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Christmas in Australia

There’s more to Australia than kangaroos and koalas, Nicole Kidman and the Crocodile Hunter. And there’s more to an Australian Christmas than tinsel and trees, Santa and snow. Located in the southern hemisphere, Australians celebrate Christmas mid-summer.

It’s sand in place of snow, and surfboards not sleighs. And the only ice in sight is what we use to cool the drinks as we gather around the pool for a barbecue. But Australians share many Christmas traditions with the rest of the world. Here are three of the best. <?xml:namespace prefix = o ns = “urn:schemas-microsoft-com:office:office” />
 
–Gifts. Frantic shopping, frazzled shopper–what we often first encounter, along with the warm weather and flies, is the commercial experience we endure rather than enjoy in order to give and receive good gifts.
 
At my place, with three young children, there is a long wait as boxes of various sizes and shapes arrive in the post, or are lovingly wrapped, and collect under our tree. Then, when the sun rises on Christmas morning, we rapidly transform the lounge room into an unrecognizable mix of used wrapping paper, empty packaging and shiny new toys and books and tools.
 
Christmas cards are popular here, although most show secular images. But along with snow-covered pine trees and flying reindeer, you might also find Santa’s sled pulled by eight white kangaroos, or Santa at the beach dressed in a red T-shirt, shorts and sandals.
 
This year, one Christmas card we received simply read, “Your gift has gone toward training an Adult Literacy Instructor for a community in <?xml:namespace prefix = st1 ns = “urn:schemas-microsoft-com:office:smarttags” />Kenya … who will teach others in the community to read and write.” That put the enduring Christmas spirit into perspective: it’s better to give than to receive.
 
–Grub. Second, there’s the grub. Despite the heat, the European tradition–roast meats, baked vegetables and plum pudding with custard–is alive and well when Australian families gather for Christmas lunch. Younger families may instead serve cold meats, seafood, salads, and a variety of cold desserts.
 
And in a multicultural community, there are Asian, Middle Eastern and other culinary delights finding their way onto the Christmas table. My favorite is Imam Bayildi, a delicious roasted eggplant recipe that–I like to think–points Christmas toward its Middle Eastern origins.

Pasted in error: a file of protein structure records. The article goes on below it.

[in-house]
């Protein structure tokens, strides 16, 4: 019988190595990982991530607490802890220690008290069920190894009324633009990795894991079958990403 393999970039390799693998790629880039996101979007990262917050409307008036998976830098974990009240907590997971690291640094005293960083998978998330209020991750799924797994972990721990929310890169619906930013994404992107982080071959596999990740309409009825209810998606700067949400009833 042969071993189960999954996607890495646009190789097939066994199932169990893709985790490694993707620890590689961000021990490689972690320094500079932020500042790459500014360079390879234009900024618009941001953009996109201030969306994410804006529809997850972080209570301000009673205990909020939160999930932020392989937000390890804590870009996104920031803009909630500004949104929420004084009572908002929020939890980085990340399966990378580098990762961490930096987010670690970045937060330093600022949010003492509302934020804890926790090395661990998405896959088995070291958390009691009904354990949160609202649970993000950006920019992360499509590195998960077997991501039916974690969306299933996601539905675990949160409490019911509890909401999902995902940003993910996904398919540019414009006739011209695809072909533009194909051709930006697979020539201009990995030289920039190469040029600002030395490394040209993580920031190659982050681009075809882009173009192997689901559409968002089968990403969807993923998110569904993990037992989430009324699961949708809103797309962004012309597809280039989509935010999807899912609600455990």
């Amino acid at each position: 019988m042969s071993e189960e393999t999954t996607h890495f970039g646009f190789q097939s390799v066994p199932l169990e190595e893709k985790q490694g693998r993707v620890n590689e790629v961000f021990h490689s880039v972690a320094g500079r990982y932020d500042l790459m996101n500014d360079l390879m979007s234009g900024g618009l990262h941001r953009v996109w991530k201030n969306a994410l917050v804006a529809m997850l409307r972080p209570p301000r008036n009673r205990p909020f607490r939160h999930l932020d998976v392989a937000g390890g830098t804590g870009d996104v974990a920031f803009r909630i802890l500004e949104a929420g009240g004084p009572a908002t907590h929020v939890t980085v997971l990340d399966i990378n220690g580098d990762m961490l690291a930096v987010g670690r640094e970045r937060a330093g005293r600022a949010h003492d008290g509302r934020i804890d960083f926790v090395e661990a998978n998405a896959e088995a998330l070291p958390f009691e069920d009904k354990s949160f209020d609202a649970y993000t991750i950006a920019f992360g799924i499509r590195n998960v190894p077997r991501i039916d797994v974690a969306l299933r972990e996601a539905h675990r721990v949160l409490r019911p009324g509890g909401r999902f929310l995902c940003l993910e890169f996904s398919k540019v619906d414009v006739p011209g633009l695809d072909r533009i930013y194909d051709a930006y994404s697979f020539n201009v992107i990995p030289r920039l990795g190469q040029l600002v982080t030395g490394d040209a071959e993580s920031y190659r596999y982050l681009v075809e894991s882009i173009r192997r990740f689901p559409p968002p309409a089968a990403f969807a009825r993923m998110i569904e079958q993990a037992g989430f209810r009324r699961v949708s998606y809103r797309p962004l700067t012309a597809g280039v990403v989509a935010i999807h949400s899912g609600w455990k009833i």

The downside to this is the difficulty of getting to where you’re going: we experience our share of traffic jams, airport queues, the threat of summer storms and bush fires. But when we arrive, whether the tradition is hot or cold, or from east or west or north or south, we are reminded that good food brings people together, creates fine memories, and encourages thanksgiving.
 
–The gospel. Third, Christmas in Australia is an opportunity to reflect on the goodness of God in sending Jesus, who showed us how to live well, and who was born and died to give us new life. Through Gospel readings, carols by candlelight, Christmas services, nativity plays, media presentations and acts of loving service, Christians retell the biblical story to friends and family.
 
It’s about speaking the truth in love, and reversing the spiritual amnesia that saps our lives of purpose, and transforming the culture’s residual Christianity into a vital and vibrant faith. Christmas in Australia is all of this and more.
 
So spare a thought this Christmas for those in your world who won’t experience the joy of giving and receiving gifts, and who don’t have good food to share with family, and who can’t understand why the story of Christmas is so endearing and enduring.
 
And for Christ’s sake, do something about it.
 
Rod Benson is founding Director of the Centre for Christian Ethics at MorlingCollege, Sydney. http://www.morling.nsw.edu.au/